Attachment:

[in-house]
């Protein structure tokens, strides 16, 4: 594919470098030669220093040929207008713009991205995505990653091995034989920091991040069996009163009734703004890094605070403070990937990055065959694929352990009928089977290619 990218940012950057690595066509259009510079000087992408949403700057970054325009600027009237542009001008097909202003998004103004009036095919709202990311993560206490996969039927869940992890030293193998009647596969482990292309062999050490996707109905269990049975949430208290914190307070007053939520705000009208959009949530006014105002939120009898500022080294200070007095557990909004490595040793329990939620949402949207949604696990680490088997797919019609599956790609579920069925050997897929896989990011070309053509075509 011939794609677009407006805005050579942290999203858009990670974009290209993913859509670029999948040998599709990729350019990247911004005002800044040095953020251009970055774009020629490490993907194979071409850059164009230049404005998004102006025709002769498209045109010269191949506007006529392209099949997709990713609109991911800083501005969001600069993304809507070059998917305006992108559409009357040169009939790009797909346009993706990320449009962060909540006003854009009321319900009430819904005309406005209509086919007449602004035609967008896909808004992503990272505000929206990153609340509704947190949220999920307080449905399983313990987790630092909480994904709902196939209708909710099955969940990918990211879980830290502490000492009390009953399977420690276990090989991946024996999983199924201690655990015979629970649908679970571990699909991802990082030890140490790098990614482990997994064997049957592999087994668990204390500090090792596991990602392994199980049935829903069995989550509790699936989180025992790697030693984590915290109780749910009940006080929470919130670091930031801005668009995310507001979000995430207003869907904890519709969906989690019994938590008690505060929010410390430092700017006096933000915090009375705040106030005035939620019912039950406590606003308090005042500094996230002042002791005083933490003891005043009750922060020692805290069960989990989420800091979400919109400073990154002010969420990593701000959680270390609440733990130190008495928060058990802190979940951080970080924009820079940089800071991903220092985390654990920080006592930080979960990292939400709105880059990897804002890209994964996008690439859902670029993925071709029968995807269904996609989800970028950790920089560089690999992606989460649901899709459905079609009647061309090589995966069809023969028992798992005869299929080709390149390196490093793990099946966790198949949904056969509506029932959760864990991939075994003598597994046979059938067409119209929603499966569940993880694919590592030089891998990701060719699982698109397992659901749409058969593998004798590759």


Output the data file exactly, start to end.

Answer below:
[in-house]
């Protein structure tokens, strides 16, 4: 594919470098030669220093040929207008713009991205995505990653091995034989920091991040069996009163009734703004890094605070403070990937990055065959694929352990009928089977290619 990218940012950057690595066509259009510079000087992408949403700057970054325009600027009237542009001008097909202003998004103004009036095919709202990311993560206490996969039927869940992890030293193998009647596969482990292309062999050490996707109905269990049975949430208290914190307070007053939520705000009208959009949530006014105002939120009898500022080294200070007095557990909004490595040793329990939620949402949207949604696990680490088997797919019609599956790609579920069925050997897929896989990011070309053509075509 011939794609677009407006805005050579942290999203858009990670974009290209993913859509670029999948040998599709990729350019990247911004005002800044040095953020251009970055774009020629490490993907194979071409850059164009230049404005998004102006025709002769498209045109010269191949506007006529392209099949997709990713609109991911800083501005969001600069993304809507070059998917305006992108559409009357040169009939790009797909346009993706990320449009962060909540006003854009009321319900009430819904005309406005209509086919007449602004035609967008896909808004992503990272505000929206990153609340509704947190949220999920307080449905399983313990987790630092909480994904709902196939209708909710099955969940990918990211879980830290502490000492009390009953399977420690276990090989991946024996999983199924201690655990015979629970649908679970571990699909991802990082030890140490790098990614482990997994064997049957592999087994668990204390500090090792596991990602392994199980049935829903069995989550509790699936989180025992790697030693984590915290109780749910009940006080929470919130670091930031801005668009995310507001979000995430207003869907904890519709969906989690019994938590008690505060929010410390430092700017006096933000915090009375705040106030005035939620019912039950406590606003308090005042500094996230002042002791005083933490003891005043009750922060020692805290069960989990989420800091979400919109400073990154002010969420990593701000959680270390609440733990130190008495928060058990802190979940951080970080924009820079940089800071991903220092985390654990920080006592930080979960990292939400709105880059990897804002890209994964996008690439859902670029993925071709029968995807269904996609989800970028950790920089560089690999992606989460649901899709459905079609009647061309090589995966069809023969028992798992005869299929080709390149390196490093793990099946966790198949949904056969509506029932959760864990991939075994003598597994046979059938067409119209929603499966569940993880694919590592030089891998990701060719699982698109397992659901749409058969593998004798590759």